Maam Valley facts for kids
Location and topography
The valley runs north-northwest from An Mám (also known, unofficially, in English, as Maum or Maam) and the north-western end of Lough Corrib to just south of Leenaun (also known in English as Leenane) on Killary Harbour.
Starting near its northern end, the valley holds the main course of the Joyce River, coming down from the western flanks to pick up small tributaries. In turn this river is subsumed into the Bealnabrack River, also coming from the valley's western side, near An Mám, and then the combined river absorbs the Failmore River and some small streams before merging into Lough Corrib.
The valley passes through part of the Maamturk or Maum Turk Mountains. There is a pass, the Mamean or Mameen Pass, crossing part of the mountains to another major valley, the Inagh Valley.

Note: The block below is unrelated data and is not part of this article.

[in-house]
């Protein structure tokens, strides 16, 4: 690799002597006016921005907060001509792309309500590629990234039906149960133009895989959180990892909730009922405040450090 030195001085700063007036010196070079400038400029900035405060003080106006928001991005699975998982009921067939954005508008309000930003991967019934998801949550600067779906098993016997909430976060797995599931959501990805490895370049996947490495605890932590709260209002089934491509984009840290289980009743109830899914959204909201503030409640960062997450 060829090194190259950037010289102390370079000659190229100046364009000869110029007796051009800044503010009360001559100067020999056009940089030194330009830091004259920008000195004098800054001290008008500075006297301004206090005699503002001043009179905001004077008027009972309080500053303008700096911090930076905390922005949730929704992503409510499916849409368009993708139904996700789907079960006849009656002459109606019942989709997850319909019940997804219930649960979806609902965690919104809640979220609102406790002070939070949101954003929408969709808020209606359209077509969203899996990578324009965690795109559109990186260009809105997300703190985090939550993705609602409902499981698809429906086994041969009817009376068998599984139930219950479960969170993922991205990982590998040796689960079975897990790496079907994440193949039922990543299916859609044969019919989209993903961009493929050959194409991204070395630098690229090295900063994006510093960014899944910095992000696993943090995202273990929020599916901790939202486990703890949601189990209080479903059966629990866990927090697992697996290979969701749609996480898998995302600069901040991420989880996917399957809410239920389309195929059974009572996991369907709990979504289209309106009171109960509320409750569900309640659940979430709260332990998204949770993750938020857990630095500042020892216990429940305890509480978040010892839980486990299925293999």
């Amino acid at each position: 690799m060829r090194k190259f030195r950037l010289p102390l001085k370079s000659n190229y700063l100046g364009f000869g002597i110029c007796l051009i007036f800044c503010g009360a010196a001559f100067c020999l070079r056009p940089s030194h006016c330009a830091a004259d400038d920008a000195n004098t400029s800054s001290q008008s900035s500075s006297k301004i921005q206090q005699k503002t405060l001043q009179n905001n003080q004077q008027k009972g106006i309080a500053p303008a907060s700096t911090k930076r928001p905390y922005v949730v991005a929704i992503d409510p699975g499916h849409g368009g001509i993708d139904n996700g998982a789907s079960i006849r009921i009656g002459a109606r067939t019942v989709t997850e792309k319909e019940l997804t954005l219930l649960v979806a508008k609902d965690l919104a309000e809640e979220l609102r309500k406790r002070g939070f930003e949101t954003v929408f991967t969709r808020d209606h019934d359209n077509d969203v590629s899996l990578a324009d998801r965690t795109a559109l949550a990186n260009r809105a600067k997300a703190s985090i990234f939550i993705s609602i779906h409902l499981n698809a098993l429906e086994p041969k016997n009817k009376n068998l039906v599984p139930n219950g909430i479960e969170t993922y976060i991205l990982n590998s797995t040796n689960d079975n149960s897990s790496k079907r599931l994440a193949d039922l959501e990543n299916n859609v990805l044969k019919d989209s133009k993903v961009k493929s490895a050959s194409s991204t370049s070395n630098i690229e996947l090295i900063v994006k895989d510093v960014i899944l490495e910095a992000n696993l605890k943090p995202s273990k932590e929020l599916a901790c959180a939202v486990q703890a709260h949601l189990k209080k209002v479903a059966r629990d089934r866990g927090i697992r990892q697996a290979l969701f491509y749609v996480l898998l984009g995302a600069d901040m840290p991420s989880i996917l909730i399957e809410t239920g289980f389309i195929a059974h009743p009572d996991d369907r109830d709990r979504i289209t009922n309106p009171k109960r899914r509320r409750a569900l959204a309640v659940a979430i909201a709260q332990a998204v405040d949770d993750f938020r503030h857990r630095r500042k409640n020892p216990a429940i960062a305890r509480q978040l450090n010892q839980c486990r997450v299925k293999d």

The valley is bisected by the R336, which splits off from the R59 at Maam Cross and rejoins it at Leenaun.
At the southern end is the small settlement of An Mám, and at the northern end, though some argue strictly speaking outside the valley, is Leenaun. An Mám has an active pub, and Leenaun has a pub, hotel and guest house, café and restaurants, outdoor leisure centre and community centre, and more again at the nearby Delphi Resort and Delphi Lodge across the fjord. There are small pockets of population in the valley.
Nearby are Cornamona and Clonbur.
The valley, formed around a fault, and modified by heavy glaciation, is considered of geological interest. In January 2018 a fossil found in the valley in the 1990s was declared to be a distinct species and named for its finder Dr Eamon N. Doyle. This find attracted international attention, and a well-known Irish nature writer, Michael Viney, suggested that it advanced the case for a Maam Valley and Joyce Country Geopark, on the lines of the successful Burren and Cliffs of Moher Geopark.
There was an old pilgrimage site in the Mamean Pass above the valley.
Maam Valley Facts for Kids. Kiddle Encyclopedia.